Security bods rip off Microsoft's 'sticking plaster' IE bug fix
Took them under 24 hours
A security researcher has developed a method to circumvent Microsoft's temporary fix for a zero-day Internet Explorer browser vulnerability.
Redmond release a temporary Fix It to defend against the flaw last week, pending the development of a more complete patch which it later emerged would not arrive with updates due to be delivered on Patch Tuesday tomorrow. However, Peter Vreugdenhil, of the vulnerability analysis firm Exodus Intelligence was able to sidestep that protection with a variation of a variation of a proof-of-concept exploit it developed to attack the IE bug.
"After less than a day of reverse-engineering, we found that we were able to bypass the fix and compromise a fully-patched system with a variation of the exploit we developed earlier this week," Vreugdenhil explained in a blog post.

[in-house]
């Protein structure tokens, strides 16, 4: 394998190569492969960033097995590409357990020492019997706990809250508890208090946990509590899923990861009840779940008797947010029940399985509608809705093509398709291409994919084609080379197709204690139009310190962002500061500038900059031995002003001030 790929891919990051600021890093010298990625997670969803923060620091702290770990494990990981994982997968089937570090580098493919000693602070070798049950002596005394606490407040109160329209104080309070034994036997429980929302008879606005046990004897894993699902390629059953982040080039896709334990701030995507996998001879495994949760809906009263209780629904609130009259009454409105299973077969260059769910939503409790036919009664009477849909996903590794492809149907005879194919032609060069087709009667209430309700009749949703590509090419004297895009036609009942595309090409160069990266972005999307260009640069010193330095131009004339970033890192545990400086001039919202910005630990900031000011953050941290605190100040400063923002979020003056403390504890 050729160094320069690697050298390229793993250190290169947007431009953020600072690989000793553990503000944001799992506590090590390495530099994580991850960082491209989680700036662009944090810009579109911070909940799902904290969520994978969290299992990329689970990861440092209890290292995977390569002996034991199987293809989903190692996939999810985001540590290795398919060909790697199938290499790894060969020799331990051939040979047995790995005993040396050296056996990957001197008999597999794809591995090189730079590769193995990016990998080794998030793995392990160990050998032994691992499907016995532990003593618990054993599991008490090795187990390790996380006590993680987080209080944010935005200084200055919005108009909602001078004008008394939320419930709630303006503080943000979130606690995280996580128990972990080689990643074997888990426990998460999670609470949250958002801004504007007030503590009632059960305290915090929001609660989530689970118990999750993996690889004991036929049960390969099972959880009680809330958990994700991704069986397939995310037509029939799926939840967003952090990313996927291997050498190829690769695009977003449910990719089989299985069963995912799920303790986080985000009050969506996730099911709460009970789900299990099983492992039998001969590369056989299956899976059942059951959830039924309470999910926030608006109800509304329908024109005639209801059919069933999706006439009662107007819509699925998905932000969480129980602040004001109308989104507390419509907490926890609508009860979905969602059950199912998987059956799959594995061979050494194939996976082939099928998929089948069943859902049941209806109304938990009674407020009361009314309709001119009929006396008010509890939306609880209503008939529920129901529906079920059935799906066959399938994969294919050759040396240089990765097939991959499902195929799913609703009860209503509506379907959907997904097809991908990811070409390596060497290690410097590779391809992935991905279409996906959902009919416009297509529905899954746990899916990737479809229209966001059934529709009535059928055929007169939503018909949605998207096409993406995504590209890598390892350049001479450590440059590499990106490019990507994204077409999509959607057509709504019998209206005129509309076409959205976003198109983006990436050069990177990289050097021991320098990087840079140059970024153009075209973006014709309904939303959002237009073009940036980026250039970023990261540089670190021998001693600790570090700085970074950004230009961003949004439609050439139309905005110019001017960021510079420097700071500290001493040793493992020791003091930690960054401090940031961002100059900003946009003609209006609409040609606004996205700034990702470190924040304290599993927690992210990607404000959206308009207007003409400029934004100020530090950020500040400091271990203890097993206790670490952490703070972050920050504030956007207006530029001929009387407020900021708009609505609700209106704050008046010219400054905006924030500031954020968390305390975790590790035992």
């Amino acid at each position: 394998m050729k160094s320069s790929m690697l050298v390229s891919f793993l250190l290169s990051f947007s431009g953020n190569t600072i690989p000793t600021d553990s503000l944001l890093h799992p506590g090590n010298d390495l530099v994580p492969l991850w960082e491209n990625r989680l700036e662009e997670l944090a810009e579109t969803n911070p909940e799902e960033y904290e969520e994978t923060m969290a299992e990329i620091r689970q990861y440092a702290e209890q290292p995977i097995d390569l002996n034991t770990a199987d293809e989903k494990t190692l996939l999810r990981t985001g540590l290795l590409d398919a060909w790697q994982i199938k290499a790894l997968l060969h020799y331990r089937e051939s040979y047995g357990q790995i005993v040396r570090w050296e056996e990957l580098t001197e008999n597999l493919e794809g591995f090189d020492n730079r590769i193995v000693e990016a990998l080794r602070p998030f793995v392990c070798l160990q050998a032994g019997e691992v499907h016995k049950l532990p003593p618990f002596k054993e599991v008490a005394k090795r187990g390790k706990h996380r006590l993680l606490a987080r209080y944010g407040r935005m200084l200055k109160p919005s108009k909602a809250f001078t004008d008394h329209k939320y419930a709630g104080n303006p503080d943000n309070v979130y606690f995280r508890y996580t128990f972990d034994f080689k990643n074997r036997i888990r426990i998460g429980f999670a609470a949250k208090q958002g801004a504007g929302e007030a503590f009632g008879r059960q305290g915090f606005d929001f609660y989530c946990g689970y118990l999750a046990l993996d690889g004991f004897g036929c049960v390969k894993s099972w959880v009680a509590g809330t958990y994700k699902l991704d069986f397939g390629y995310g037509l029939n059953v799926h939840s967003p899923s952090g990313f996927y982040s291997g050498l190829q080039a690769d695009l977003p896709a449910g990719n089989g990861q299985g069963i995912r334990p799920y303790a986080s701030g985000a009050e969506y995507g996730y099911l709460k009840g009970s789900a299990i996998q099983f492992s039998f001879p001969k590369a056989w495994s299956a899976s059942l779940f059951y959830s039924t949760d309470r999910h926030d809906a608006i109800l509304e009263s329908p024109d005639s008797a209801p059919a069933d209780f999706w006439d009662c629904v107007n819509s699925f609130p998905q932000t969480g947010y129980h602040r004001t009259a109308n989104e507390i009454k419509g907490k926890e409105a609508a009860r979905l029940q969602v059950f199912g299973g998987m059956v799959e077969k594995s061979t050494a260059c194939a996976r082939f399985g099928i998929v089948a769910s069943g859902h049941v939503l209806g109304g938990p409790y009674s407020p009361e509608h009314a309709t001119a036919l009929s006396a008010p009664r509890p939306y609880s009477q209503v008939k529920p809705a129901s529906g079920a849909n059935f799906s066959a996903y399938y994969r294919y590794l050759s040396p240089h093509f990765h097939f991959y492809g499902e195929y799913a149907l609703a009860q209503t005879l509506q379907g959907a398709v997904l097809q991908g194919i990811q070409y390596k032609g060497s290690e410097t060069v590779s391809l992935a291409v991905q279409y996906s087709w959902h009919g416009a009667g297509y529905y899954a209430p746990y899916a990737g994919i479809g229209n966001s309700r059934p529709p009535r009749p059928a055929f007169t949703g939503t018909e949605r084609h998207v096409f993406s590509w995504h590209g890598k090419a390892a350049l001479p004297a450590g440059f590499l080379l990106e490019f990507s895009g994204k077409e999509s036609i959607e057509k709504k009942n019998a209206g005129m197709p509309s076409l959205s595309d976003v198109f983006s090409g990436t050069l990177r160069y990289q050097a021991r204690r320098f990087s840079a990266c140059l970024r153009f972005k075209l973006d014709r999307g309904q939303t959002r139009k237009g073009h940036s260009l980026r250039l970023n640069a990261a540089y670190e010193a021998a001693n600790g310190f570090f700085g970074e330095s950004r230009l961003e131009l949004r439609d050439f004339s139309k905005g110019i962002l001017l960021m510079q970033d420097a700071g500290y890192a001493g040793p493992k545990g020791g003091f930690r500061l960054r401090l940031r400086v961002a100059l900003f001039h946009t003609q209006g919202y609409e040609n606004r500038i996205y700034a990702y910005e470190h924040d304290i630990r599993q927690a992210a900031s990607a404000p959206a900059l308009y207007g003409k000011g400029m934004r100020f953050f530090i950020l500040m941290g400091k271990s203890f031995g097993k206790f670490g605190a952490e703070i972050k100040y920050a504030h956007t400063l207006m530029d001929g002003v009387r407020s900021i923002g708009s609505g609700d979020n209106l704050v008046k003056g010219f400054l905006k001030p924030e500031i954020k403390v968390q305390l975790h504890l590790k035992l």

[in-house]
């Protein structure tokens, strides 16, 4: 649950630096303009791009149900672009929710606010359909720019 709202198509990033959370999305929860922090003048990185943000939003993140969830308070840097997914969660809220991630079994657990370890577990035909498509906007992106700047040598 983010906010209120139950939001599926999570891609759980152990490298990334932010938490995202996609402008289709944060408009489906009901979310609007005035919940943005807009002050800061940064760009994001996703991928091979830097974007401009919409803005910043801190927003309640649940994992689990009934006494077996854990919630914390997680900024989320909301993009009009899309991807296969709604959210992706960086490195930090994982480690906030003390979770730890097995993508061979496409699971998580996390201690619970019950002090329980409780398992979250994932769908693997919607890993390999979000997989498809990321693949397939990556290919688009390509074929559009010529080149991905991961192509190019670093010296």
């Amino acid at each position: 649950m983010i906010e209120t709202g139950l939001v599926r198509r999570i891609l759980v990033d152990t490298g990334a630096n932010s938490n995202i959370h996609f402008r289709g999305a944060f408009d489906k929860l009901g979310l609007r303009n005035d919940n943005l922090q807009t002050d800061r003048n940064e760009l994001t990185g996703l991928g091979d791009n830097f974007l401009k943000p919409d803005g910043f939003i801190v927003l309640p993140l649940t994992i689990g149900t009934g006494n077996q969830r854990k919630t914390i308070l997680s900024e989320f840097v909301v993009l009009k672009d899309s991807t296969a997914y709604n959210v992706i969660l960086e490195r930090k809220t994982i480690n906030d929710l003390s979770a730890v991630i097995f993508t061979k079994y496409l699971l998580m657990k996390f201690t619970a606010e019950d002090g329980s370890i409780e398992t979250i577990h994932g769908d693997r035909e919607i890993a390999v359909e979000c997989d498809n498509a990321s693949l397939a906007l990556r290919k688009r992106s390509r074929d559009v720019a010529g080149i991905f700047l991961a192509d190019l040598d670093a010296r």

The development will increase pressure for Redmond to develop a patch sooner rather than later. The vulnerability in older versions of Microsoft's browser software has been used to mount attacks on surfers visiting the Council for Foreign Relations website and other internet locations including Capstone Turbine, a US manufacturer of gas-powered micro-turbines. If security analysts at Exodus Intelligence can circumvent the fix then the implication is that cybercriminals might be able to do something similar, leaving the FixIt redundant. Exodus has reported its findings to Microsoft as well as making details of its discovery available to customers of its security feed.
The CVE-2012-4792 vulnerability affects IE6, IE7 and IE8 - obsolete but still widely used versions of Microsoft's web browser software browsers, released between 2006 and 2009. Both IE 9 and 10 are immune to attack, so upgrading or switching to alternative browser software is the best approach to take, especially for consumers. Enterprise workers may need older versions of IE to access (internal) intranet applications, hence the need to develop patches rather than simply encouraging everyone to upgrade. ®
Sponsored: The Nuts and Bolts of Ransomware in 2016